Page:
ALBANY, Ga. -- A review of the City of Albany's financial books for the 2010 fiscal year shows no major problems, an independently-hired auditor told City Commissioners this week.
Meredith Lipson of Mauldin & Jenkins CPA presented the commission with the city's Comprehensive Annual Financial Report, which is available at albanyherald.com.
Overall, Lipson said Mauldin & Jenkins had provided what auditors call an unqualified opinion, meaning that there were no substantial issues or findings to report.
Lipson did say that there were a few items that were reviewed that they noted as either "material weaknesses," or "significant deficiencies," but that the accounting jargon was a misnomer as the entries were relatively minor and were already being addressed by city staff.
Those findings largely dealt with two main issues, she said.
The first was that it appeared certain banks holding city accounts had under collaterized the city's assets during a period in FY 2010, leaving taxpayers vulnerable to risk if the banks had failed.
That issue had been corrected as the banks leveraged their own assets, she said.
The auditor also recommended that the city put all of its grant programs and compliance programs under one roof, something that city officials say they have done.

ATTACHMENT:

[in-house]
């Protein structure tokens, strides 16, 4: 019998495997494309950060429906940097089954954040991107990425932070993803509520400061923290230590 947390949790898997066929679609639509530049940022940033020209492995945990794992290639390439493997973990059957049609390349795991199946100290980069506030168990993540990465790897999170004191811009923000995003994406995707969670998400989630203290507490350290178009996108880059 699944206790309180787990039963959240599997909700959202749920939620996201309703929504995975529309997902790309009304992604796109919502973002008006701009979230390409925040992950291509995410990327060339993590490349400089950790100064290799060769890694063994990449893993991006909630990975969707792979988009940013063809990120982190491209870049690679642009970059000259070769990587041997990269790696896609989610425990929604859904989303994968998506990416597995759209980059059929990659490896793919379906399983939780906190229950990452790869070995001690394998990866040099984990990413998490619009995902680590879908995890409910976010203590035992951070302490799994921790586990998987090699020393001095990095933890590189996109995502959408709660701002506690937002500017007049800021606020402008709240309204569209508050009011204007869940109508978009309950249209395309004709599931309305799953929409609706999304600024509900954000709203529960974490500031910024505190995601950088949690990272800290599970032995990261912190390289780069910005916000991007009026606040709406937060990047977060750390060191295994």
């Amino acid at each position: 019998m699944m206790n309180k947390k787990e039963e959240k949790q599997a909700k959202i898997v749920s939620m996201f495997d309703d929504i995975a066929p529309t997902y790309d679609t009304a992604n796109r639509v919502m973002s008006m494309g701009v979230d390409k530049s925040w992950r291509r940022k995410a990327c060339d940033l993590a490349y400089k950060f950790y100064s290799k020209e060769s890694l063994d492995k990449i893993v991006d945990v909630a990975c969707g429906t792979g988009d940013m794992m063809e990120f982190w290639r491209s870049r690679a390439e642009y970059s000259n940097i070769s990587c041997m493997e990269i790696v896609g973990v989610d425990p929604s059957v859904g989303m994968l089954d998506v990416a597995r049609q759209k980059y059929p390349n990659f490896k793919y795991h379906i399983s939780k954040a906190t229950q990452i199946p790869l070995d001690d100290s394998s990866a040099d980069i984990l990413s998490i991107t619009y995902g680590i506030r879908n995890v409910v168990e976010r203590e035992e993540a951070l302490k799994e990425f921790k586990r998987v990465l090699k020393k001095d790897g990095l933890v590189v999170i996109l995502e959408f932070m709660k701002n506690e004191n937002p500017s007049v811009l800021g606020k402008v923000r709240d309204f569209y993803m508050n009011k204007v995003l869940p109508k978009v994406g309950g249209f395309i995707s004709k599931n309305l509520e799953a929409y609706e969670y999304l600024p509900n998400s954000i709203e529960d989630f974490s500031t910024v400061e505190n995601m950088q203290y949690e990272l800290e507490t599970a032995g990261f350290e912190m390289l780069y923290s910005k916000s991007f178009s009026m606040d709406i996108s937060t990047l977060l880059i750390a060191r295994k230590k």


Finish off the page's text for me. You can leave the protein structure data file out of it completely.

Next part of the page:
The other finding dealt with the Tax Allocation District. The audit found that the city had not developed an official budget for the TAD district fund as required by law. That matter is also being addressed.
"You should consider yourselves fortunate to be in the financial state that you're in," Lipson said.
According to her presentation, the city's general fund revenues came in at $56.8 million for the fiscal year ending June 30, 2010. General fund expenditures ended the year at $55.3 million -- up $3 million from the previous year, she said.
That general fund is propped up by a $3 million-per-year infusion of funds from the Municipal Electric Authority of Georgia Competitive Trust and the city also receives millions from the Albany Water, Gas & Light Commission.
The city's reserve fund balance -- commonly referred to as its rainy day fund -- increased by $1.8 million, the result of a one-time surge in property tax payments made after multiple legal challenges contesting property tax assessments from previous years were ended, she said.
The city's enterprise funds received a mixed report from the auditors.
Unlike a general fund, enterprise funds generally aren't meant to come from tax dollars. Instead, they operate solely on the fees generated by the services they provide, such as solid waste or sanitary sewer funds.
Two of the city's enterprise funds -- Sanitary Sewer and Solid Waste -- ended the year with revenues covering expenses.
The others -- the airport fund, the civic center fund and the transit fund -- operated with a deficit.'